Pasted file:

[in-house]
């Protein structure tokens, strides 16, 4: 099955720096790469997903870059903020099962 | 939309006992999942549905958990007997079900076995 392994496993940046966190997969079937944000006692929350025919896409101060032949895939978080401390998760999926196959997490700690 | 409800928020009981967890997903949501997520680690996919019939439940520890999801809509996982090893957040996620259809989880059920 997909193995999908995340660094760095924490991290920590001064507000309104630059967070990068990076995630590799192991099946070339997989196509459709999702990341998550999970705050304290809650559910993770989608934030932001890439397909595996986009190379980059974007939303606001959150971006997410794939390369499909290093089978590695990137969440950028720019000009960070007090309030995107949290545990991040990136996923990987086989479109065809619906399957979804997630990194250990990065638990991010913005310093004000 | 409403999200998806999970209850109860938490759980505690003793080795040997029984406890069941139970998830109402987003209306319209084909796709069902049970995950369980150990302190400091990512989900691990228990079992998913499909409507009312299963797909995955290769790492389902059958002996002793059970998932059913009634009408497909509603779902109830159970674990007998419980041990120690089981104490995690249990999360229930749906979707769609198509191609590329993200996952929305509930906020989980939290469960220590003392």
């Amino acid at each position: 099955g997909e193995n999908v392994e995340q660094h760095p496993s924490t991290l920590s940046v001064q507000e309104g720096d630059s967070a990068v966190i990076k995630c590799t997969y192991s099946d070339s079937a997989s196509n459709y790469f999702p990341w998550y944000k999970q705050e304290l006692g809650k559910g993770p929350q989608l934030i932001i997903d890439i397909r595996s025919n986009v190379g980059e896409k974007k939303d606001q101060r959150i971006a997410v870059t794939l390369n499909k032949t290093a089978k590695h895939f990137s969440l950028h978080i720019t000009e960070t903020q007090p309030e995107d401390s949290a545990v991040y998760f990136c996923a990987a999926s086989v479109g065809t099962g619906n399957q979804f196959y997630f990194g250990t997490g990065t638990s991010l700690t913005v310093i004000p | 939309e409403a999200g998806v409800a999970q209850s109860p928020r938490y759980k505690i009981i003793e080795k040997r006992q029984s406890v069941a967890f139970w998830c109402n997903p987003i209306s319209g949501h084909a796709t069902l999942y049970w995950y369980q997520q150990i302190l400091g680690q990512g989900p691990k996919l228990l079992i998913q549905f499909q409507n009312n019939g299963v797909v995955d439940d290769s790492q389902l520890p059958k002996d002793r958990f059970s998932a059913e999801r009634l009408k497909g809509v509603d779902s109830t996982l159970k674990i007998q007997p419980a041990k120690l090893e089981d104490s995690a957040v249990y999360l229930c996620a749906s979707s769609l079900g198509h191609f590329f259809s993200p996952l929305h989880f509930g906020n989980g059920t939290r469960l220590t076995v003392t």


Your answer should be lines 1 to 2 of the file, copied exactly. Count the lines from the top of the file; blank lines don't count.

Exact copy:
[in-house]
């Protein structure tokens, strides 16, 4: 099955720096790469997903870059903020099962 | 939309006992999942549905958990007997079900076995 392994496993940046966190997969079937944000006692929350025919896409101060032949895939978080401390998760999926196959997490700690 | 409800928020009981967890997903949501997520680690996919019939439940520890999801809509996982090893957040996620259809989880059920 997909193995999908995340660094760095924490991290920590001064507000309104630059967070990068990076995630590799192991099946070339997989196509459709999702990341998550999970705050304290809650559910993770989608934030932001890439397909595996986009190379980059974007939303606001959150971006997410794939390369499909290093089978590695990137969440950028720019000009960070007090309030995107949290545990991040990136996923990987086989479109065809619906399957979804997630990194250990990065638990991010913005310093004000 | 409403999200998806999970209850109860938490759980505690003793080795040997029984406890069941139970998830109402987003209306319209084909796709069902049970995950369980150990302190400091990512989900691990228990079992998913499909409507009312299963797909995955290769790492389902059958002996002793059970998932059913009634009408497909509603779902109830159970674990007998419980041990120690089981104490995690249990999360229930749906979707769609198509191609590329993200996952929305509930906020989980939290469960220590003392």